MSRB’s request for ESG information may be too broad


The broad nature of the Municipal Securities Rulemaking Board’s request for information on environmental, social, and governance practices in the municipal securities market is worrying some industry advocacy groups.

Representatives from the National Association of Municipal Advisors, the Securities Industry and Financial Markets Association, and the National Association of Bond Lawyers discussed the issue Monday at the debt committee meeting during the Government Finance Officers Association’s winter meeting.

“The MSRB paper is very broad in terms of its scope,” explained Leslie Norwood, SIFMA’s head of municipals, managing director and associate general counsel. Norwood was referring to the MSRB’s December 2021 RFI regarding disclosures of ESG-related risk factors and practices and the labeling and marketing of municipal securities with ESG designations.

The RFI, which Norwood described as broader than the Securities and Exchange Commission’s request last year regarding climate change disclosures, contains numerous questions addressed to specific stakeholder groups. Some questions are directed to municipal issuers, versus municipal securities investors, dealers, or municipal advisors, while other questions are directed at “all municipal market participants.”

“The MSRB paper is very broad in terms of its scope,” said Leslie Norwood, SIFMA managing director and associate general counsel.

Norwood stressed that while there are some industry concerns, final thinking on the issues presented in the RFI will ultimately be reflected in comment letters filed by the various organizations. The 90-day comment period for the ESG RFI runs through March 8.

However, Norwood remarked that “It’s not premature to say that there are some initial concerns about MSRB’s request for comment, particularly with regard to materiality of disclosures and some thinking among different groups that materiality of disclosures is really in the SEC’s purview.”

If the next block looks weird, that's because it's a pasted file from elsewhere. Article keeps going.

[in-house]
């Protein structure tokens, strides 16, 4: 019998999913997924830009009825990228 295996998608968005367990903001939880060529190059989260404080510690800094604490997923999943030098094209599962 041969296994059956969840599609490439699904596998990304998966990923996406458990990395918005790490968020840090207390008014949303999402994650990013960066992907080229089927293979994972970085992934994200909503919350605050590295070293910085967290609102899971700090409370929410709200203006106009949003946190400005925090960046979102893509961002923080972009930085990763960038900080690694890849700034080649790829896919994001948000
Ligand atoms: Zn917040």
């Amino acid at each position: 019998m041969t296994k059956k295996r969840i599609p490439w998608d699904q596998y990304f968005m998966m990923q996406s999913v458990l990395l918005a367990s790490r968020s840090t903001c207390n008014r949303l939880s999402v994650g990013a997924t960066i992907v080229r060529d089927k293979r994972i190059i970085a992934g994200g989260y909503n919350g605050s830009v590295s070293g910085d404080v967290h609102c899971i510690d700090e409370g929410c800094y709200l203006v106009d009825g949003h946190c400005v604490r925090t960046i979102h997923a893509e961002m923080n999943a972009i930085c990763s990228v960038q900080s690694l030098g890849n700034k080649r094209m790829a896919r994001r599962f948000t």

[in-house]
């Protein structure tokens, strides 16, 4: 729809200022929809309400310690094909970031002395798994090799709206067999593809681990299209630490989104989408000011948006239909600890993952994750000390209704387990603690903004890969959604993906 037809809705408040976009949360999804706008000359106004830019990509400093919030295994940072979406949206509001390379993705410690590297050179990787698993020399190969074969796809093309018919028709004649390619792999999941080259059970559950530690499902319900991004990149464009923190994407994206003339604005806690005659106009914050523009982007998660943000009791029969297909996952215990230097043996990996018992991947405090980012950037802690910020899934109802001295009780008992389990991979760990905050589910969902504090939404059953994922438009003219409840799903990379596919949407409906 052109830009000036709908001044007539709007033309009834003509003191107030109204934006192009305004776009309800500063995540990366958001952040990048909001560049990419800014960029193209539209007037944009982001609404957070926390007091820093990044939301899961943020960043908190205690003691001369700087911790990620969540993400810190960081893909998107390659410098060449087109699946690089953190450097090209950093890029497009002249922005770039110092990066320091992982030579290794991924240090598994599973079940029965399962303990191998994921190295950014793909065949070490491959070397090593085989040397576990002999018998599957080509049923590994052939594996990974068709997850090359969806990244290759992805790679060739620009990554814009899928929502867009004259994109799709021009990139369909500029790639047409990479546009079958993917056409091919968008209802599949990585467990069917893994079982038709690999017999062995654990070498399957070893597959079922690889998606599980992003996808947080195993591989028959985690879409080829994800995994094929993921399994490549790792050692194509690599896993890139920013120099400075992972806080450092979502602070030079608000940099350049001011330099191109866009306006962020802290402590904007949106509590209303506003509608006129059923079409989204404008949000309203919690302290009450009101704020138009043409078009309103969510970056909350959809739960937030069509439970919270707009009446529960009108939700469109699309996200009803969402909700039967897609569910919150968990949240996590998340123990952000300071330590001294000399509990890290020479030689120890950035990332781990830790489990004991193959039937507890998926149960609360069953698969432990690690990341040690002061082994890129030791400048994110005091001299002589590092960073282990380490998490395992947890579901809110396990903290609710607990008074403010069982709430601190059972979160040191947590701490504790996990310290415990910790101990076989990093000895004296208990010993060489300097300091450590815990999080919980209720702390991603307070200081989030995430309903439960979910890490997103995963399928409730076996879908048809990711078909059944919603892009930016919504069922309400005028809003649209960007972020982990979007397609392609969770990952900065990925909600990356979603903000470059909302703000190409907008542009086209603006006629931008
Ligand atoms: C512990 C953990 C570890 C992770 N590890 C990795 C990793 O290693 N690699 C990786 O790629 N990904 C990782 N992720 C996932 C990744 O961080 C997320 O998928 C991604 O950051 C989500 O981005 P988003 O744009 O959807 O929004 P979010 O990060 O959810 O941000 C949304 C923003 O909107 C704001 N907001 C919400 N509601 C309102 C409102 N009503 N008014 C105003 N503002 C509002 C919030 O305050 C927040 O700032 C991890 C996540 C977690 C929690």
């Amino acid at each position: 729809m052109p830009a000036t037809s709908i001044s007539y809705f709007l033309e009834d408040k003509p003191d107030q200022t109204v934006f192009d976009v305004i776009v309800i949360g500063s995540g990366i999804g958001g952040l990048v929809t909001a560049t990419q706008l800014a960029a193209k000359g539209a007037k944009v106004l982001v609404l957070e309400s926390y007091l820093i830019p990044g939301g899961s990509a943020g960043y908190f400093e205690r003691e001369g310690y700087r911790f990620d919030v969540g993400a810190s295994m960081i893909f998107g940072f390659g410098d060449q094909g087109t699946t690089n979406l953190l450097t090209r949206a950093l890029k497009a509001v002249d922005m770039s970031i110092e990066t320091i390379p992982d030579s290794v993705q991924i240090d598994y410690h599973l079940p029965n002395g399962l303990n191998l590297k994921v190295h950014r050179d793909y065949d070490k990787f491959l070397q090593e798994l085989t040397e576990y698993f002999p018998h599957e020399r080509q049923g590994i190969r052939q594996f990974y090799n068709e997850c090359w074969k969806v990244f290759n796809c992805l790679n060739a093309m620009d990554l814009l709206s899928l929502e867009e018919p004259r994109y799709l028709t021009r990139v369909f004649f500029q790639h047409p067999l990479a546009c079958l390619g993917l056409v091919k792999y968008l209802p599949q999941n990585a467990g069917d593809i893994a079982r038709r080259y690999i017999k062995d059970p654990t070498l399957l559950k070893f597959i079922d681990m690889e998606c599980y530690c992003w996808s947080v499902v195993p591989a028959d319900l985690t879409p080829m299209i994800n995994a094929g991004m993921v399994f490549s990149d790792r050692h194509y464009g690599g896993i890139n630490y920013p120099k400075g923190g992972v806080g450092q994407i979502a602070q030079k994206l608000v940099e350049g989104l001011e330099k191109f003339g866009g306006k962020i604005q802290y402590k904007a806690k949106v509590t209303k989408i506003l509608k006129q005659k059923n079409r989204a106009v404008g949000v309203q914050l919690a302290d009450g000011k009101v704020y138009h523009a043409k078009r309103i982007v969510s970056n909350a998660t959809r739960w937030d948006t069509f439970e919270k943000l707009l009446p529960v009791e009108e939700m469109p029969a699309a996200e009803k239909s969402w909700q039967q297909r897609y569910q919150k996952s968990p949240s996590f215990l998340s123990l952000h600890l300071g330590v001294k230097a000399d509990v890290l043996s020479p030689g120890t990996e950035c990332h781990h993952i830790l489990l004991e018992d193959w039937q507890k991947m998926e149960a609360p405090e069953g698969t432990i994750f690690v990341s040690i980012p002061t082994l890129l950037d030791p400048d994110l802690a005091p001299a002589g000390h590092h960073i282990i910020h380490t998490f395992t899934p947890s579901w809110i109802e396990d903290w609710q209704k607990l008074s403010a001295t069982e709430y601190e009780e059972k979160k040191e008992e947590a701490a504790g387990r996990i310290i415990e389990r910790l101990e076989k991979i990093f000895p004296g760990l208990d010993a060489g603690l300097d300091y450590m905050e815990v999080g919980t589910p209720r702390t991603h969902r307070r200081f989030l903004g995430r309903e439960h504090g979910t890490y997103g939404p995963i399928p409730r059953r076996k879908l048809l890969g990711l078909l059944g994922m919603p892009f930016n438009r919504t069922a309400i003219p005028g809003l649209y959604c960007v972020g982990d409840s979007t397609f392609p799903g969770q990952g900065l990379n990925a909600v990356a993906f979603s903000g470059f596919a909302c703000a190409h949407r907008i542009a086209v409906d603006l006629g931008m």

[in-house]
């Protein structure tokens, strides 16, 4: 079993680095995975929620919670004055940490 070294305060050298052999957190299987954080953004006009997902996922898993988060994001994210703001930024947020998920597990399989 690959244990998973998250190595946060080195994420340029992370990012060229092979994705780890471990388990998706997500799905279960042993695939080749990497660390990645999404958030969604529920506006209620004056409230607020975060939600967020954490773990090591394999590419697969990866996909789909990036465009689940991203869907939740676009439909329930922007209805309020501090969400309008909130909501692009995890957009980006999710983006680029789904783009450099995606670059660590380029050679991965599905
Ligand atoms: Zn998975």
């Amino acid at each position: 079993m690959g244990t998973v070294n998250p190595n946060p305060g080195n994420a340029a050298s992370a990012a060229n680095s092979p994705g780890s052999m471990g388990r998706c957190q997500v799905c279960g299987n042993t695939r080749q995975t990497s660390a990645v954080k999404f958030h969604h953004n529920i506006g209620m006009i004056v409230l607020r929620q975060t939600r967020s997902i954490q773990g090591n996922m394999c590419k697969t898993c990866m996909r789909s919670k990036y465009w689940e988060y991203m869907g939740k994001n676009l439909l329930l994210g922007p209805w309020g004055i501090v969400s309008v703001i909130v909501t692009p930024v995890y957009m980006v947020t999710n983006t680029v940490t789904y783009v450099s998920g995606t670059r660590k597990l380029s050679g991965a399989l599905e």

According to Norwood, SIFMA thought it interesting that the MSRB was asking about materiality and content of disclosures, in part because while “transparency of disclosures clearly falls within the MSRB’s realm,” ESG indicators have already been added to the EMMA system.

Susan Gaffney, executive director of NAMA, said that the organization shares some of the same concerns and issues raised by [the] GFOA, including “conflating the issues of disclosures and labeled bonds, the scope that the MSRB is entering into, and waiting to see what the SEC is doing.”

“But nonetheless, we all have to respond to this RFI and NAMA will be working with GFOA and other groups to support efforts on the issuer aspects,” Gaffney said, noting that the MSRB only asked about two issues for municipal advisors–both of which she points out, “already fall under rulemaking like any other service or duty that a MA has.”

Brian Egan, NABL’s director of governmental affairs, said that the organization is undertaking a thorough process and “working through exactly where [they] want to weigh in” with respect to the RFI.

“Similar to SIFMA, it is safe to say that our comments will closely mirror, at least at a high level, what we’ve already submitted in response to Commissioner [Allison Herren] Lee’s request,” Egan said.

Egan added that NABL shares concerns expressed by both GFOA and NAMA about conflating the labeled bond discussion with ESG risk and expanding risk reporting beyond what is already required.

On the conflation issue, MSRB CEO Mark Kim said at GFOA’s 3rd Annual MiniMuni Conference last October, that “the MSRB appreciates that there is a difference between ESG-related disclosures and the labeling and marketing of bond deals.”

However, at that time, Kim also noted that both topics are of interest to the MSRB and overall, acknowledged that “ESG means different things to different people.”

During the debt committee meeting, Egan explained NABL’s view. “Generally our concern is always making sure that we’re not needlessly increasing liability for our members’ clients and that we are not needlessly increasing the complexity of any [existing] compliance regime,” Egan said.

Norwood agreed that those were important themes and pointed out that the municipal community has a particular set of rules that SIFMA wants to make sure remain principles-based and uniform across the broker dealers and banks.

Overall, there should be “a common understanding among investors as to the rule set and the disclosure regime that is required,” Norwood said.

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